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Why Does My Cat Sound Like a Pigeon? 3 Possible Reasons

Ashley Bates

By Ashley Bates

cat meowing

We all know that our cats make a fair share of strange and otherworldly noises. Sometimes their noises can surprise us, being very different from a meow or hiss. If you’ve ever heard a sound similar to a pigeon cooing, it actually has a name and a meaning. It’s called trilling, and in this article, we’re going to go over what trilling is, why your cat does it, and a few more details!

Trilling: What Is it?

Trilling is one of a cat’s many methods of communication. It has its own set of meanings, depending greatly on the overall mood of the situation. Trilling is used to chat with other cats, humans, and other creatures, too.

Trilling is high-pitched, repetitive, short-bursts of sound. It is a very distinct sound that sounds like an R “rolling”, such as in languages like Spanish, or as some people call it, “cooing like a pigeon”. It is completely distinct from other sounds a cat usually makes.

You can hear what it sounds like by clicking here. So, that’s cute and all, but what does it mean?

cat meow
Photo Credit: athree23, Pixabay

Why Do Cats Coo Like a Pigeon (Trill)?

1. Your Cat Wants Attention

To put it plainly and simply, your cat wants attention. They might come up to you and trill for a way to say, “Hello, I’m here.” Conversely, you might also hear this vocalization if you start giving your cat attention unexpectedly. It is a pleasing surprise in the event of first contact.

cat sitting on wooden floor and looking up
Photo Credit: Vera Aksionava, Shutterstock

2. Your Cat Is Chatting with You

Your cat is probably just looking for a way to communicate with you. Trilling is a way of showing curiosity or attentiveness. They might come up to you and try to questionably ask you what exactly you’re up to. Trilling seems to happen in a very positive or inquisitive fashion.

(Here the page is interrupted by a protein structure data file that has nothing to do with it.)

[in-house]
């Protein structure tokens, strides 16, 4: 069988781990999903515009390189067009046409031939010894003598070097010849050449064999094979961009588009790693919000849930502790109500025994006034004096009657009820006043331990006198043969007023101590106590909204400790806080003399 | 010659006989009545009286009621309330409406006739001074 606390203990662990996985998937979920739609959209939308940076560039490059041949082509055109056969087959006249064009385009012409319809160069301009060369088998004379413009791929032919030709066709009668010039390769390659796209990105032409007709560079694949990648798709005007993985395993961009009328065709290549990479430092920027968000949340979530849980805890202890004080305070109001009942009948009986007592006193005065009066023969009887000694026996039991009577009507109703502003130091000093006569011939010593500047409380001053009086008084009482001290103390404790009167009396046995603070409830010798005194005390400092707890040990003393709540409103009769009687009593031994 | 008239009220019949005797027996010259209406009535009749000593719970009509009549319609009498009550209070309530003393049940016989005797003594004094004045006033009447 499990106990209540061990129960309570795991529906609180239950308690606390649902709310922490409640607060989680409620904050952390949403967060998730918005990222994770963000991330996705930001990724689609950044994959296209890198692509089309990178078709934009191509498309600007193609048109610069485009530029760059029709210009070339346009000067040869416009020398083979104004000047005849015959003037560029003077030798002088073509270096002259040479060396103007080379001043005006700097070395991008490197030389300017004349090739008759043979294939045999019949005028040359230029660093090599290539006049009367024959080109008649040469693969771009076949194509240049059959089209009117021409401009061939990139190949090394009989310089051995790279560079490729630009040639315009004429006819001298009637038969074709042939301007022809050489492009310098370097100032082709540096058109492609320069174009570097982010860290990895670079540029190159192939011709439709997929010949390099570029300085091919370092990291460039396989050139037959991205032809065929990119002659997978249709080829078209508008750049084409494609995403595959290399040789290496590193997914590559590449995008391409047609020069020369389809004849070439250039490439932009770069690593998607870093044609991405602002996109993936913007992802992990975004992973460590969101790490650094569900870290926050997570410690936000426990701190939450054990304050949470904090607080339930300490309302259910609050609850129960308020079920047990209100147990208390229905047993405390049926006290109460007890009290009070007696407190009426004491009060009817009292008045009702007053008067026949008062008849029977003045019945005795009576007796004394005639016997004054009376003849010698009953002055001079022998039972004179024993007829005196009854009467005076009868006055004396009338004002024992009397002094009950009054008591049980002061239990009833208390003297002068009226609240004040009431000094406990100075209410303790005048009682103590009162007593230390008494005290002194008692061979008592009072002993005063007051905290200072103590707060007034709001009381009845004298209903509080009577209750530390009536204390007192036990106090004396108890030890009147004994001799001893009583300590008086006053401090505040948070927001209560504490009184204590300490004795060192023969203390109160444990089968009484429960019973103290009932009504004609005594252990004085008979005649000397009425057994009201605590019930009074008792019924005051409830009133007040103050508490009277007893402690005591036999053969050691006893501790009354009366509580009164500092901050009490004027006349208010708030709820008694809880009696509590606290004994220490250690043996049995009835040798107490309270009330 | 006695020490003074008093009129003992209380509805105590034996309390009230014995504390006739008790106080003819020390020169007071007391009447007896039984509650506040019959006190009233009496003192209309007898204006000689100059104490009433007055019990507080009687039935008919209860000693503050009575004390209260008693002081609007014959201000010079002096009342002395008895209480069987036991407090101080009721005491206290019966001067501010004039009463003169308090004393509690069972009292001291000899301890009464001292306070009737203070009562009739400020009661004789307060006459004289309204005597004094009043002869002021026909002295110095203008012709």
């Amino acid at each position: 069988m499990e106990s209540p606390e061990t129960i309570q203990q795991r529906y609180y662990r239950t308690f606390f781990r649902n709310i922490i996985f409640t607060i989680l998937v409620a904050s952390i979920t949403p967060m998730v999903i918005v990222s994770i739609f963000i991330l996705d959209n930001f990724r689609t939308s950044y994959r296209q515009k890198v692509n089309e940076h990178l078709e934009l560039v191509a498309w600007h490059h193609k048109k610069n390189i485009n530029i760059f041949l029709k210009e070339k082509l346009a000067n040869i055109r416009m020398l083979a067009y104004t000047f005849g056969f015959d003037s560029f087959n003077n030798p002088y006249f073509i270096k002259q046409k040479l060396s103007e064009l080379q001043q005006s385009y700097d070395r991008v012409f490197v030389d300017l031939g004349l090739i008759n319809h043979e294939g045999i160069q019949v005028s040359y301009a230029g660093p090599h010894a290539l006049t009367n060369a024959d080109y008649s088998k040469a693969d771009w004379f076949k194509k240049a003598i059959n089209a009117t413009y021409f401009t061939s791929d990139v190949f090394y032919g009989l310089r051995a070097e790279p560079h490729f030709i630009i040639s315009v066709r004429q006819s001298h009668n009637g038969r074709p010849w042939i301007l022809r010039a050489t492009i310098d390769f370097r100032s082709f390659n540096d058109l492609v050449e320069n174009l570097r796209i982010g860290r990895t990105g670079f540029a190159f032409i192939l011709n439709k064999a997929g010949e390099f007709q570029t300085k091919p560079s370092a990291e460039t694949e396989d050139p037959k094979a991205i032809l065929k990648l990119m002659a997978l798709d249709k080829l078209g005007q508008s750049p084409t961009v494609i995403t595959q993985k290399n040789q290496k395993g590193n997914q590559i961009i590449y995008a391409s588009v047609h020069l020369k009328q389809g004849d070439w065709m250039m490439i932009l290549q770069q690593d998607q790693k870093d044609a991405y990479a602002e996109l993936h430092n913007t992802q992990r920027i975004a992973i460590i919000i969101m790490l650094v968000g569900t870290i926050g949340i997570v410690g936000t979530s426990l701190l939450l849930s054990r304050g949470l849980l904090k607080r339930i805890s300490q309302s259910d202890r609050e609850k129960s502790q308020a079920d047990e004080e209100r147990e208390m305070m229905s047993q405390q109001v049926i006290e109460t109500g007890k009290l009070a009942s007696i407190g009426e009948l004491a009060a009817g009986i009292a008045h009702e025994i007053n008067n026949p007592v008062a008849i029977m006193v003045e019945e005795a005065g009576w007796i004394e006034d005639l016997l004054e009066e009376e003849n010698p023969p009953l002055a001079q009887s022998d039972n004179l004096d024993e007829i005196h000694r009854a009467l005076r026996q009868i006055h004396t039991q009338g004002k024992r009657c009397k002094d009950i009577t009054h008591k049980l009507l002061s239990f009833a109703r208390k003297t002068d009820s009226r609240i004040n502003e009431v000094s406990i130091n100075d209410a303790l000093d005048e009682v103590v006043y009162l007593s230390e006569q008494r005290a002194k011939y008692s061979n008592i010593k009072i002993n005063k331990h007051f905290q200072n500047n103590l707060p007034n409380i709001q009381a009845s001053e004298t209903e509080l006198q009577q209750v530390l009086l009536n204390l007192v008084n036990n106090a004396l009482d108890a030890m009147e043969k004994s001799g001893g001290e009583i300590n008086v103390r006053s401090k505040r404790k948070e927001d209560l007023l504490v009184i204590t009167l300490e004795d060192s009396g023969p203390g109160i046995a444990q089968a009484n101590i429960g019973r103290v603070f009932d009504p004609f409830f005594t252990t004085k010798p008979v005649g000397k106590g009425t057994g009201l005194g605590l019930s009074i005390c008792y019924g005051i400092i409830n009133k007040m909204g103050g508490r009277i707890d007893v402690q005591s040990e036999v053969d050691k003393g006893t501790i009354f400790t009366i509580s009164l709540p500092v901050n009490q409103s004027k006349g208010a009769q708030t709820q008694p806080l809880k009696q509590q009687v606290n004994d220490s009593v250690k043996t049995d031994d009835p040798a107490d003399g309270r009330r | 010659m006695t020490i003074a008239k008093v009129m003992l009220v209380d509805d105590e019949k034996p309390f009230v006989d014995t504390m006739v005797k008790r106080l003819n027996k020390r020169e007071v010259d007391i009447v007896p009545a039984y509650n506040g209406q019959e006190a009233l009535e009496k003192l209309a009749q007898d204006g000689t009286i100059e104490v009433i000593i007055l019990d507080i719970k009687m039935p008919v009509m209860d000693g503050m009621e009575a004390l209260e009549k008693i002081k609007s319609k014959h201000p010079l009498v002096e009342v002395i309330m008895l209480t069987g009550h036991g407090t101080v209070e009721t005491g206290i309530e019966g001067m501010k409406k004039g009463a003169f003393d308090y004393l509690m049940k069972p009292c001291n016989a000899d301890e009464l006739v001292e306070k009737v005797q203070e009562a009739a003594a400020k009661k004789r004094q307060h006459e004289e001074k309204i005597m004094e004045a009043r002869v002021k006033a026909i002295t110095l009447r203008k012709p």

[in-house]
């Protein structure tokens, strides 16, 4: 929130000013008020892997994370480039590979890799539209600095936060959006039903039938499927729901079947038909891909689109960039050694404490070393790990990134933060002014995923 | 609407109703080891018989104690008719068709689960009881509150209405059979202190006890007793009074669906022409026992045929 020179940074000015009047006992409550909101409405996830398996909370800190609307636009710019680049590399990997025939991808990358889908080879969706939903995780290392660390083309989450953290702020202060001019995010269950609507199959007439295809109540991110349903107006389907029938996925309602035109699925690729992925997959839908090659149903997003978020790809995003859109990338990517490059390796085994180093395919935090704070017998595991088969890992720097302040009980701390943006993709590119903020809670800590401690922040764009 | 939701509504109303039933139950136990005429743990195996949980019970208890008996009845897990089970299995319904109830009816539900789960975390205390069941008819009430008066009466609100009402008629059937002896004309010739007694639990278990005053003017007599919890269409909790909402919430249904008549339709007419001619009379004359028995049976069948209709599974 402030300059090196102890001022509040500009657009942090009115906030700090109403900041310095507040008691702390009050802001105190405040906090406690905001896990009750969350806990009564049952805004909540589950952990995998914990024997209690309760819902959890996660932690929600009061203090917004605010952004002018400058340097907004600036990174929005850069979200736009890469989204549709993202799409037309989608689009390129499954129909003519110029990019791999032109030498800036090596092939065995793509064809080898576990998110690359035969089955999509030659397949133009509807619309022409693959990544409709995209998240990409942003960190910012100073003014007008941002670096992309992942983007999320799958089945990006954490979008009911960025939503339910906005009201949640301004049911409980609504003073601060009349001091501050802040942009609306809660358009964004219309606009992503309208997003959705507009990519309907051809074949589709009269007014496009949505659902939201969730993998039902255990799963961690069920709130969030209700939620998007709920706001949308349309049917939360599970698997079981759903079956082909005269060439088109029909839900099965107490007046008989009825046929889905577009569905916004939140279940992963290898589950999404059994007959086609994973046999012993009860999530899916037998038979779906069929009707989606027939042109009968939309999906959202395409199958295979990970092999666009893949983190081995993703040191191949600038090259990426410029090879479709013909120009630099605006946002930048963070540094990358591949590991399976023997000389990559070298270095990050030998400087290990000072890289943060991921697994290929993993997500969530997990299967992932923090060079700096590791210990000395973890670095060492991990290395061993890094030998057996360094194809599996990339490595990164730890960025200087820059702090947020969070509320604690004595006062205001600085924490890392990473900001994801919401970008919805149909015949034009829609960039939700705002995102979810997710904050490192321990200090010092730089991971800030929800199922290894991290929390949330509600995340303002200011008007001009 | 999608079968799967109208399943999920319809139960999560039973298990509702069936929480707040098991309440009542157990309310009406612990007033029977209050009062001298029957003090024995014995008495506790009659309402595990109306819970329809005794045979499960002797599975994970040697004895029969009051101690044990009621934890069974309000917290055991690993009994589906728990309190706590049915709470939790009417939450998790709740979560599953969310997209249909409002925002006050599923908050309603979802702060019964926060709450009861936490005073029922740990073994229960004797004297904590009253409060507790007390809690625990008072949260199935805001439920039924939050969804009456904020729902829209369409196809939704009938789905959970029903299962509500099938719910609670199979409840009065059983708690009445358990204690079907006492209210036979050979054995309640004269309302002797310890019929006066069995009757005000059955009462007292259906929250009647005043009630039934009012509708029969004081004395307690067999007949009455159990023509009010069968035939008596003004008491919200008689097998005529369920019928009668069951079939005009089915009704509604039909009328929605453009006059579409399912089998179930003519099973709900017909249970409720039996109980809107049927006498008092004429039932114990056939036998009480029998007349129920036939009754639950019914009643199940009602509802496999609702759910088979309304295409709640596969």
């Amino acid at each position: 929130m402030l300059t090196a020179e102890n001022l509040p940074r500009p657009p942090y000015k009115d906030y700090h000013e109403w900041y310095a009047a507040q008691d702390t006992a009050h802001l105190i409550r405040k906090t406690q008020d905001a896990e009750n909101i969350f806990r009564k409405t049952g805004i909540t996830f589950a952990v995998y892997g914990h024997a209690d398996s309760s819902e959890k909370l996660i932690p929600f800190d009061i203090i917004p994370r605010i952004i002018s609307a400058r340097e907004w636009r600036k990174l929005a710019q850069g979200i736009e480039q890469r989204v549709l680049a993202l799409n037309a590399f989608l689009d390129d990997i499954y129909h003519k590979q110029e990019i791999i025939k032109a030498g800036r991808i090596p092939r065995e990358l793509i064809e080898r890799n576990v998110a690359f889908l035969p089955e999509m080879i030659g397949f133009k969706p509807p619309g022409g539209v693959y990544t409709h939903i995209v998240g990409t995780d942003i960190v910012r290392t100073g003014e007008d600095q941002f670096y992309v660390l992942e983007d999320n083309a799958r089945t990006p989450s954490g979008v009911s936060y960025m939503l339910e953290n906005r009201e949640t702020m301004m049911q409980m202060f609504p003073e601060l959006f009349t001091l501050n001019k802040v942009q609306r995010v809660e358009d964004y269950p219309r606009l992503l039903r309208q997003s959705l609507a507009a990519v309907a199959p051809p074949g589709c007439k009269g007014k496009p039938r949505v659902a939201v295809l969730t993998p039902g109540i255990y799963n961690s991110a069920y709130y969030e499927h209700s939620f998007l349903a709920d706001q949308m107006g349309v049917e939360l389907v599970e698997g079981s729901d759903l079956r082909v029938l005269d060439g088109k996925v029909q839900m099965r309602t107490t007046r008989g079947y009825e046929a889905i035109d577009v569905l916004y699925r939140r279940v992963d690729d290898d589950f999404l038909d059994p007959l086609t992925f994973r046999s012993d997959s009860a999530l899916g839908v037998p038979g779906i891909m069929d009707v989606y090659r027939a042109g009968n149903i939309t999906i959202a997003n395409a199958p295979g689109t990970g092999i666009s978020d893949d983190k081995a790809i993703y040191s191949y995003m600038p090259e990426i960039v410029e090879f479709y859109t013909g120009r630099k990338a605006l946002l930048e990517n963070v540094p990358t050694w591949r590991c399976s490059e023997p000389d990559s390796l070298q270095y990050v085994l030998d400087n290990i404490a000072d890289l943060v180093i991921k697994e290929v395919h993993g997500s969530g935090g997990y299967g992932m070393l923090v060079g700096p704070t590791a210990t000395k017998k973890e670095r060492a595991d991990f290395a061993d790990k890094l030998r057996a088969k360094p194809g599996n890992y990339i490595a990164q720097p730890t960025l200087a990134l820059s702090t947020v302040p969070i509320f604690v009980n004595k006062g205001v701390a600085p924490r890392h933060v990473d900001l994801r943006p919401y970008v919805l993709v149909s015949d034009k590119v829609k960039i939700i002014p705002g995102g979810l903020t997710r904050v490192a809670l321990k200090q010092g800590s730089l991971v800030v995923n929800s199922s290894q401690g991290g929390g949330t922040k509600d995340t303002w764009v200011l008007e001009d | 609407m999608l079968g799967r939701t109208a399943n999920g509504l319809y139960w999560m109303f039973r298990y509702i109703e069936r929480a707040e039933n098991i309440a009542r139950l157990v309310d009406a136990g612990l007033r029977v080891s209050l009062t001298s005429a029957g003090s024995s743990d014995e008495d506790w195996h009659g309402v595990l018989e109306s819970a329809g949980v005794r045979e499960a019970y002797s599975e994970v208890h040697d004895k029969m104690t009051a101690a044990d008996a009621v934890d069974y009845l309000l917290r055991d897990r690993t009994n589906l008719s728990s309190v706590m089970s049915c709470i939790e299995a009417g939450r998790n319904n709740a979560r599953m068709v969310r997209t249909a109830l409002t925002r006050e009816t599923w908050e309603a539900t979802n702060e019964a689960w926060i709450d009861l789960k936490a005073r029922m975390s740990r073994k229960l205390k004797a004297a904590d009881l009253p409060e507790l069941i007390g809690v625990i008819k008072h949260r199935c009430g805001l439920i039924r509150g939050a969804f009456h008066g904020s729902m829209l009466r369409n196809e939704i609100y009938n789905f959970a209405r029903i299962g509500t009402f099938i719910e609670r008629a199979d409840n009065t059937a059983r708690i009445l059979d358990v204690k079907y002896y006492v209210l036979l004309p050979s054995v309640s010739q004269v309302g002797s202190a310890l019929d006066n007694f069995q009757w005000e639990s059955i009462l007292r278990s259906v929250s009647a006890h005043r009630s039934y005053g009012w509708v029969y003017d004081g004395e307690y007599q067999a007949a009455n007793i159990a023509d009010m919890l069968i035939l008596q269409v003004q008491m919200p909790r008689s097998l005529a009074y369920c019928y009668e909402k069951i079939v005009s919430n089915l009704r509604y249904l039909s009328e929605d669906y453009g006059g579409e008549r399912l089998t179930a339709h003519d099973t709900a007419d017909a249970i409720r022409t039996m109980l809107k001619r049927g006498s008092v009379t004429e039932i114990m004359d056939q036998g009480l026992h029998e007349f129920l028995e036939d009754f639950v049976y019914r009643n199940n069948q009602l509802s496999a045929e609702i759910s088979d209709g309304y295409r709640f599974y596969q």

You can engage in conversation with them, and you can certainly expect reciprocation. Trilling can be followed up by meowing, purring, and other pleased vocalizations. They might even use their trill to lead you to the empty food bowl you forgot to fill. How polite.

3. Mom Cats Are Getting the Kitten’s Attention

You might also hear mother cats trill at their kittens. This is a way of grabbing the kittens’ attention and communicating things with them. It is very commonly seen in mother-to-kitten interactions. You can observe that in your daily life if you have a litter in your home.

Cat Sounds: What Are They and What Do They Mean?

Cats make plenty more sounds than just a trill. They have plenty of vocalizations, but before we dig into all that, let us blow your mind!

Did you know that feral cats don’t meow? It’s true. Well, sort of. They might meow every once in a while, but they mostly have no use for this vocalization because meowing in cats is mainly a way to interact with humans. Feral cats don’t make these interacting vocalizations. This is a behavior explicitly brought on by domestication.

The most common sounds cats make are:
  • Meow: The meow is the familiar sound we all know and love. It is among some of the first onomatopoeias we learn as children.
  • Purr: When a cat is really feeling good, most purr. Not only is this a sign of happiness, but the frequency of a cat’s purr also has the capability of healing.
  • Chattering: Chattering is the noise your cat makes while it looks eagerly at a bird or squirrel out the window. They are agitated and focused on the prey at hand, so much that they make this ungodly noise.
  • Growling: Growling is pretty self-explanatory; it’s a low roar of displeasure.
  • Hissing: Hissing means you or someone else better back off—these kitties are scared or mad, and you don’t want to stick around to find out which one it is.


Now you understand the trill. Maybe your cat isn’t mimicking a pigeon, but it certainly sounds similar. They make some pretty other interesting noises with individual meanings, too. We hope we’ve taught you something new about your cat and their ever-peculiar behaviors.

Featured Image Credit: Stanimir G.Stoev, Shutterstock

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